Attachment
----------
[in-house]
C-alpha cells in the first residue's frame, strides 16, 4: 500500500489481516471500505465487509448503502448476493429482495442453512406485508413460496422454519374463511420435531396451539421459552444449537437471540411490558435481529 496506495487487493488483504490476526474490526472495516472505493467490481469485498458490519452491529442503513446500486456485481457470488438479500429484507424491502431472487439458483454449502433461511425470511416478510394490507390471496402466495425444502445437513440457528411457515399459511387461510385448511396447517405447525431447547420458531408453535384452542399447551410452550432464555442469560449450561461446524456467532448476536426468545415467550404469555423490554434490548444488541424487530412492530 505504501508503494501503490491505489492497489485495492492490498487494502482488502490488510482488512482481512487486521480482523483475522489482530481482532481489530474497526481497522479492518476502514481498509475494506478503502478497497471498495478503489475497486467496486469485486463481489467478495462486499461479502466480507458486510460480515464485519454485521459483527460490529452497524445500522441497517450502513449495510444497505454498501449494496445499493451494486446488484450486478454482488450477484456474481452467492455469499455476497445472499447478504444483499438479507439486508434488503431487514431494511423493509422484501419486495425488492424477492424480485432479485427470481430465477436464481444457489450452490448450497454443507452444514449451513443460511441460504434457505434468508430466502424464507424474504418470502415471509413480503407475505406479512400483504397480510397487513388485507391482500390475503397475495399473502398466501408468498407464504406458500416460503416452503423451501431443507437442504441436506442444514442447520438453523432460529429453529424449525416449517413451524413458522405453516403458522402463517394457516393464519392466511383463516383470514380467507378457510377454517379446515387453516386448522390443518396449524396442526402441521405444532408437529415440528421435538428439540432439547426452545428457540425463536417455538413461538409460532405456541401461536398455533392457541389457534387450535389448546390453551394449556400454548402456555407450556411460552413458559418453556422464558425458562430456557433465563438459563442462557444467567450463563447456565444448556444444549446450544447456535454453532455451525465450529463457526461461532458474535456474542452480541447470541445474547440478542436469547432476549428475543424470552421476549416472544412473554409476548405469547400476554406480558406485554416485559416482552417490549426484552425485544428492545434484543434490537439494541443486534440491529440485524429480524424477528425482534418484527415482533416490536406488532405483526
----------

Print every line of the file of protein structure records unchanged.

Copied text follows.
[in-house]
C-alpha cells in the first residue's frame, strides 16, 4: 500500500489481516471500505465487509448503502448476493429482495442453512406485508413460496422454519374463511420435531396451539421459552444449537437471540411490558435481529 496506495487487493488483504490476526474490526472495516472505493467490481469485498458490519452491529442503513446500486456485481457470488438479500429484507424491502431472487439458483454449502433461511425470511416478510394490507390471496402466495425444502445437513440457528411457515399459511387461510385448511396447517405447525431447547420458531408453535384452542399447551410452550432464555442469560449450561461446524456467532448476536426468545415467550404469555423490554434490548444488541424487530412492530 505504501508503494501503490491505489492497489485495492492490498487494502482488502490488510482488512482481512487486521480482523483475522489482530481482532481489530474497526481497522479492518476502514481498509475494506478503502478497497471498495478503489475497486467496486469485486463481489467478495462486499461479502466480507458486510460480515464485519454485521459483527460490529452497524445500522441497517450502513449495510444497505454498501449494496445499493451494486446488484450486478454482488450477484456474481452467492455469499455476497445472499447478504444483499438479507439486508434488503431487514431494511423493509422484501419486495425488492424477492424480485432479485427470481430465477436464481444457489450452490448450497454443507452444514449451513443460511441460504434457505434468508430466502424464507424474504418470502415471509413480503407475505406479512400483504397480510397487513388485507391482500390475503397475495399473502398466501408468498407464504406458500416460503416452503423451501431443507437442504441436506442444514442447520438453523432460529429453529424449525416449517413451524413458522405453516403458522402463517394457516393464519392466511383463516383470514380467507378457510377454517379446515387453516386448522390443518396449524396442526402441521405444532408437529415440528421435538428439540432439547426452545428457540425463536417455538413461538409460532405456541401461536398455533392457541389457534387450535389448546390453551394449556400454548402456555407450556411460552413458559418453556422464558425458562430456557433465563438459563442462557444467567450463563447456565444448556444444549446450544447456535454453532455451525465450529463457526461461532458474535456474542452480541447470541445474547440478542436469547432476549428475543424470552421476549416472544412473554409476548405469547400476554406480558406485554416485559416482552417490549426484552425485544428492545434484543434490537439494541443486534440491529440485524429480524424477528425482534418484527415482533416490536406488532405483526